Fund Flows by Promoters

State Street (+€7.0 bn) was the best-selling fund promoter in Europe for February, ahead of BlackRock (+€6.0 bn), Credit Suisse Group (+€3.0 bn), DWS Group (+€3.0 bn), and Morgan Stanley (+€2.9 bn). Given the product ranges of the top five promoters and the overall fund flow trends, it was not surprising to see that ETFs played—with the exception of Morgan Stanley—a vital role for the success of the five best-selling fund promoters in Europe.

Graph 3: Ten Best-Selling Fund Promoters in Europe, February 2021 (Euro Millions)

Source: Refinitiv Lipper

Considering the single-asset classes, State Street (+€5.0 bn) was the best-selling promoter of bond funds, followed by BlackRock (+€3.4 bn), Neuflize (+€1.5 bn), BNP Paribas Asset Management (+€1.1 bn), and Credit Suisse Group (+€1.0 bn).

Within the equity space, BlackRock (+€6.6 bn) led the table, followed by JPMorgan (+€4.0 bn), Baillie Gifford (+€2.6 bn), Morgan Stanley (+€2.0 bn), and Credit Suisse Group (+€1.9 bn).

PSG (+€1.0 bn) was the leading promoter of mixed-assets funds in Europe, followed by BlackRock (+€1.0 bn), PIMCO (+€0.9 bn), Danske (+€0.8 bn), and Union Investment (+€0.7 bn).

Amundi (+€4.9 bn) was the leading promoter of alternative UCITS funds for the month, followed by Credit Suisse Group (+€0.9 bn), La Caixa (+€0.5 bn), JPMorgan (+€0.4 bn), and KBC (+€0.4 bn).

Fund Flows by Fund Domiciles

Single-fund domicile flows (including those to money market products) showed, in general, a positive picture during February. Twenty-five of the 34 markets covered in this report showed estimated net inflows, and nine showed net outflows. Luxembourg (+€21.9 bn) was the fund domicile with the highest net inflows, followed by Ireland (+€11.2 bn), Switzerland (+€2.9 bn), Spain (+€2.5 bn), and Germany (+€2.2 bn). On the other side of the table, France (-€19.0 bn) was the fund domicile with the highest outflows, bettered by Guernsey (-€0.6 bn) and Italy (-€0.4 bn). It is noteworthy that the overall fund flows for France (-€20.0 bn), Luxembourg (-€18.6 bn), and Ireland (-€15.1 bn) were impacted by flows in the money market segment.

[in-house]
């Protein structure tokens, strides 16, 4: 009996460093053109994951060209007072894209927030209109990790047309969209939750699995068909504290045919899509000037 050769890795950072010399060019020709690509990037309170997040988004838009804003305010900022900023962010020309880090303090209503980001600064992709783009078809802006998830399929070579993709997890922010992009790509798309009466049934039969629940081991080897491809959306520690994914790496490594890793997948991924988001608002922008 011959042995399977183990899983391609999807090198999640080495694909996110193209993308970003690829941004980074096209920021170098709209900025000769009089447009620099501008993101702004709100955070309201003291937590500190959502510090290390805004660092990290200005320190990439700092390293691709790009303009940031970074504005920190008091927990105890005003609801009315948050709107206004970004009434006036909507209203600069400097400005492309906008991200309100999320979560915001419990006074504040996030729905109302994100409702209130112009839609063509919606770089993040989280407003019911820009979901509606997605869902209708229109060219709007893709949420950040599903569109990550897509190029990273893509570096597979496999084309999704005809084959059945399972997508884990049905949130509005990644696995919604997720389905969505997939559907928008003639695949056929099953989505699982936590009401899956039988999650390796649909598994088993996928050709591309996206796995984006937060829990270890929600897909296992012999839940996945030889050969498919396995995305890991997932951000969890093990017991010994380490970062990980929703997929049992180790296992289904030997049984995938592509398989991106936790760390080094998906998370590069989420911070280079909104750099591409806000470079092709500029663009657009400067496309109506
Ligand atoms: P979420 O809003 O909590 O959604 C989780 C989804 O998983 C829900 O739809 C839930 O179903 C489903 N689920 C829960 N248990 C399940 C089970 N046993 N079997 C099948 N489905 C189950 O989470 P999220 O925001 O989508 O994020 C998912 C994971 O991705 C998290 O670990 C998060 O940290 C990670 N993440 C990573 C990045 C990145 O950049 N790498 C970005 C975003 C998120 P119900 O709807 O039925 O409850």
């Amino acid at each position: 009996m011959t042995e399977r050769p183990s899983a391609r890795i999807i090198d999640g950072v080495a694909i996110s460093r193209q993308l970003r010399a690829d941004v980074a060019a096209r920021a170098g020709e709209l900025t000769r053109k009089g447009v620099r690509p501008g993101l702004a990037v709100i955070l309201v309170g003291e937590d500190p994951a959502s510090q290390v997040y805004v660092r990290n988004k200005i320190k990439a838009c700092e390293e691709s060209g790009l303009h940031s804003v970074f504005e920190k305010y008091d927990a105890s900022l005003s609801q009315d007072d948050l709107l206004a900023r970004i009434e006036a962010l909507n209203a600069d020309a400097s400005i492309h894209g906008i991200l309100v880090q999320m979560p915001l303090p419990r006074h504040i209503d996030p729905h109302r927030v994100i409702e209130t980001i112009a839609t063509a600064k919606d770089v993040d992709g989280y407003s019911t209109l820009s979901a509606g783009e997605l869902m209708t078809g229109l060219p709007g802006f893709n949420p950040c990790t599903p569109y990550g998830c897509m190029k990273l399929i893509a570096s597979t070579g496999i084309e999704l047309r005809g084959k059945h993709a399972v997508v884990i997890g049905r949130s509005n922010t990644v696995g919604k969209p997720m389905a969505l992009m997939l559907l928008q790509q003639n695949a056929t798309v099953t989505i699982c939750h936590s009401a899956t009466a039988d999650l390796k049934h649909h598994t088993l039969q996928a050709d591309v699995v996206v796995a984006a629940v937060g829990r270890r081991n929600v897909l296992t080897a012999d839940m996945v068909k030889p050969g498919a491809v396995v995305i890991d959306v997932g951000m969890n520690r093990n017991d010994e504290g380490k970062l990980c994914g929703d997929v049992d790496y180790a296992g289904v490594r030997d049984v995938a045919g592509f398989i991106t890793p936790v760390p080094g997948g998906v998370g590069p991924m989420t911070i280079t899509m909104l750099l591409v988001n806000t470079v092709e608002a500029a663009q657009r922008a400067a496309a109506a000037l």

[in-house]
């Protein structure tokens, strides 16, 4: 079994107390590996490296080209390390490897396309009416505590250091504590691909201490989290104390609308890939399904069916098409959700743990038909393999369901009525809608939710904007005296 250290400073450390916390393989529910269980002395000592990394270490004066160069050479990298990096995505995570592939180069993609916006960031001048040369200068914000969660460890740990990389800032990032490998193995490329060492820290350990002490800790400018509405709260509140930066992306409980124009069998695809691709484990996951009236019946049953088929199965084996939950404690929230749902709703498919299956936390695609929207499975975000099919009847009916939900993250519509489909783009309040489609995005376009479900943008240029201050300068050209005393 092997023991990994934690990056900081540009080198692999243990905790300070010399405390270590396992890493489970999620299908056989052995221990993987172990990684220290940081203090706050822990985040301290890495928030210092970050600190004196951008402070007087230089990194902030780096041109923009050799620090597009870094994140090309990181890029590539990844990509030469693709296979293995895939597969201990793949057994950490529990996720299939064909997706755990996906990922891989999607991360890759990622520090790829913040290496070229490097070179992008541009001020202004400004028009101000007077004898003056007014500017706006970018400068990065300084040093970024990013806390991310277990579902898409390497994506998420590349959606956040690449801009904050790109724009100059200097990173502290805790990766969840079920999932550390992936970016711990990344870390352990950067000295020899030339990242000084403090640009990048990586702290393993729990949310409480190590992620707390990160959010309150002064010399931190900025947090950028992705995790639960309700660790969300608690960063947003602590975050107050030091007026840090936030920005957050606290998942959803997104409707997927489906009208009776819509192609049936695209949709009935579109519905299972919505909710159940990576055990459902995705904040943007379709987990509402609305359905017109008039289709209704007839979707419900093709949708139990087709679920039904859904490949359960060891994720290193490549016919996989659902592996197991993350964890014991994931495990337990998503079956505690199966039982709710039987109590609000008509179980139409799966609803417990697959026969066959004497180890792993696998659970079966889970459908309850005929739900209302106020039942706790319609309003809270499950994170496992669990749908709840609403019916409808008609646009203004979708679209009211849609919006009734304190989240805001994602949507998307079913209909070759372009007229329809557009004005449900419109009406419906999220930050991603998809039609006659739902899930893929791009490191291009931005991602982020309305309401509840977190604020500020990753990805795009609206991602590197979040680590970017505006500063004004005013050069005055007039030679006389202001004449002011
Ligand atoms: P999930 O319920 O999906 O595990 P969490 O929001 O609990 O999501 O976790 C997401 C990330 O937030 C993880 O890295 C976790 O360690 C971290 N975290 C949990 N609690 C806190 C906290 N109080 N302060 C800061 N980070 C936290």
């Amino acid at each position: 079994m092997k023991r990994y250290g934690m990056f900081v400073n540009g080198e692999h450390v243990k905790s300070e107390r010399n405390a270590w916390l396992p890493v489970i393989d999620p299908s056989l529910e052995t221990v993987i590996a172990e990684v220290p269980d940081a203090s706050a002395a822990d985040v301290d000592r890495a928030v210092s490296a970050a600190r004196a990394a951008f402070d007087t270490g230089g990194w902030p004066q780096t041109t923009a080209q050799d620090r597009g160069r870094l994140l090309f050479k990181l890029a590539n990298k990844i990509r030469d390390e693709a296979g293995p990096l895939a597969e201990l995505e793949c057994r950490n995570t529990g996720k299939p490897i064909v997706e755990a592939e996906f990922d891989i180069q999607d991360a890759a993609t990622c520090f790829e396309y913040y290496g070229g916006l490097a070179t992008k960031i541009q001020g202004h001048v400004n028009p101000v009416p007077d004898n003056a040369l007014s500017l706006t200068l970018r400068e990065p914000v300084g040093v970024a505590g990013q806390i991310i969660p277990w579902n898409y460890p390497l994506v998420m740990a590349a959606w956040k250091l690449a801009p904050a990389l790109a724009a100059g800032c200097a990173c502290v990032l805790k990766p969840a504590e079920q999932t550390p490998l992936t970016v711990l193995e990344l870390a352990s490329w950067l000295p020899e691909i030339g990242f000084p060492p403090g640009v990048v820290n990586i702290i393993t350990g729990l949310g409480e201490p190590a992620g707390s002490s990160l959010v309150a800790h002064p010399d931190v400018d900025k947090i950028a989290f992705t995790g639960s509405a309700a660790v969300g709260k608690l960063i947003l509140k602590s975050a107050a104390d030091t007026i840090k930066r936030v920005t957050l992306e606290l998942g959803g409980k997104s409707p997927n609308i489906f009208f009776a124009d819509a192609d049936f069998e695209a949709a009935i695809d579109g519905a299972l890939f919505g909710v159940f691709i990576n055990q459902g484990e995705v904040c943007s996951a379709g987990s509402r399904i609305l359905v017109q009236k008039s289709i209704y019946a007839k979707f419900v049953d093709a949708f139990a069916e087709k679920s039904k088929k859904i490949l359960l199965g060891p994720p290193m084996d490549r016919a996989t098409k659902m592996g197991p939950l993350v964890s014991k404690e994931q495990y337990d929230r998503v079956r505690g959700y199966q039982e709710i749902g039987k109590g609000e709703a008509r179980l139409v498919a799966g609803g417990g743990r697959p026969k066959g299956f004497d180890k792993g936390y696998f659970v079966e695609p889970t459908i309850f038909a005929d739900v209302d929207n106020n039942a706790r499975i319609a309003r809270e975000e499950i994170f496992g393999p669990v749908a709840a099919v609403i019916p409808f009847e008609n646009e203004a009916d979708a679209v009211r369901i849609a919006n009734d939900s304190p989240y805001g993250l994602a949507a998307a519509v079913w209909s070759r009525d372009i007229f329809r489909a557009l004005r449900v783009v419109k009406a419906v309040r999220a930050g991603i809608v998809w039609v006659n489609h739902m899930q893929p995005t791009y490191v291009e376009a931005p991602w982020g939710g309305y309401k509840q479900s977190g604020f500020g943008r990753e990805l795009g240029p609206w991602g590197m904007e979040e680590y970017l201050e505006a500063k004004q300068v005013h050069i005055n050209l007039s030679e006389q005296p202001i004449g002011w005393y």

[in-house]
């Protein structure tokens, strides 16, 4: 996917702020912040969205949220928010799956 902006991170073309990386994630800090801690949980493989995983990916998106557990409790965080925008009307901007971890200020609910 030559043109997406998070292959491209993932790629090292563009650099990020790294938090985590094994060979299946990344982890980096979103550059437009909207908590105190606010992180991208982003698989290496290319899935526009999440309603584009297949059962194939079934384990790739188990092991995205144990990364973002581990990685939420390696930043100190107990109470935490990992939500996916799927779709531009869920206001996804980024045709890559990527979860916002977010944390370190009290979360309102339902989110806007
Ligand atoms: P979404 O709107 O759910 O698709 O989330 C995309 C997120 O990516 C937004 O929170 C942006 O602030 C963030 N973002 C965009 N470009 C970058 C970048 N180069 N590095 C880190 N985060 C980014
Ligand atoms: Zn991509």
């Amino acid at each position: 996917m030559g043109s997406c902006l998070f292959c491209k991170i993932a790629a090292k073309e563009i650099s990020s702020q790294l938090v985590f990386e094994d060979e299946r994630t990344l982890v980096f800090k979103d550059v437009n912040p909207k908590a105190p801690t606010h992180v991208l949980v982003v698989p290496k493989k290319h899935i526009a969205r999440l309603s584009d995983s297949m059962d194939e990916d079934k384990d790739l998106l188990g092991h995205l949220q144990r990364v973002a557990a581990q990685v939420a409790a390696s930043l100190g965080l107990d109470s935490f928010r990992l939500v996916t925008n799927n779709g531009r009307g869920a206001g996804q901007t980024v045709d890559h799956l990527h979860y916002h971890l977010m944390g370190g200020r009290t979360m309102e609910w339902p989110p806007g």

Graph 4: Estimated Net Sales by Fund Domiciles, February 2021 (Euro Billions)

Source: Refinitiv Lipper

Within the bond sector, funds domiciled in Ireland (+€11.6 bn) led the table, followed by Luxembourg (+€4.8 bn), Switzerland (+€2.7 bn), Denmark (+€0.8 bn), and the Netherlands (+€0.5 bn). Bond funds domiciled in France (-€3.7 bn), Italy (-€0.4 bn), and Liechtenstein (-€0.2 bn) were at the other end of the table.

For equity funds, products domiciled in Luxembourg (+€29.2 bn) led the table, followed by Ireland (+€12.7 bn), Belgium (+€1.8 bn), Sweden (+€1.6 bn), and Malta (+€0.8 bn). Meanwhile, Guernsey (-€0.7 bn), Italy (-€0.1 bn), and Andorra (-€0.01 bn) were the domiciles with the highest estimated net outflows from equity funds.

Regarding mixed-assets products, Luxembourg (+€2.4 bn) was the domicile with the highest estimated net inflows for February, followed by the U.K. (+€1.8 bn), Malta (+€1.1 bn), Ireland (+€1.0 bn), and Spain (+€0.9 bn). In contrast, France (-€0.1 bn), Isle of Man (-€0.02 bn), and Guernsey (-€0.02 bn) were the domiciles with the highest estimated net outflows from mixed-assets funds.

France (+€4.4 bn) was the domicile with the highest estimated net inflows into alternative UCITS funds for February, followed by Luxembourg (+€3.5 bn) and Spain (+€0.02 bn). Meanwhile, the U.K. (-€0.7 bn), Italy (-€0.4 bn), and Belgium (-€0.4 bn) were at the other end of the table.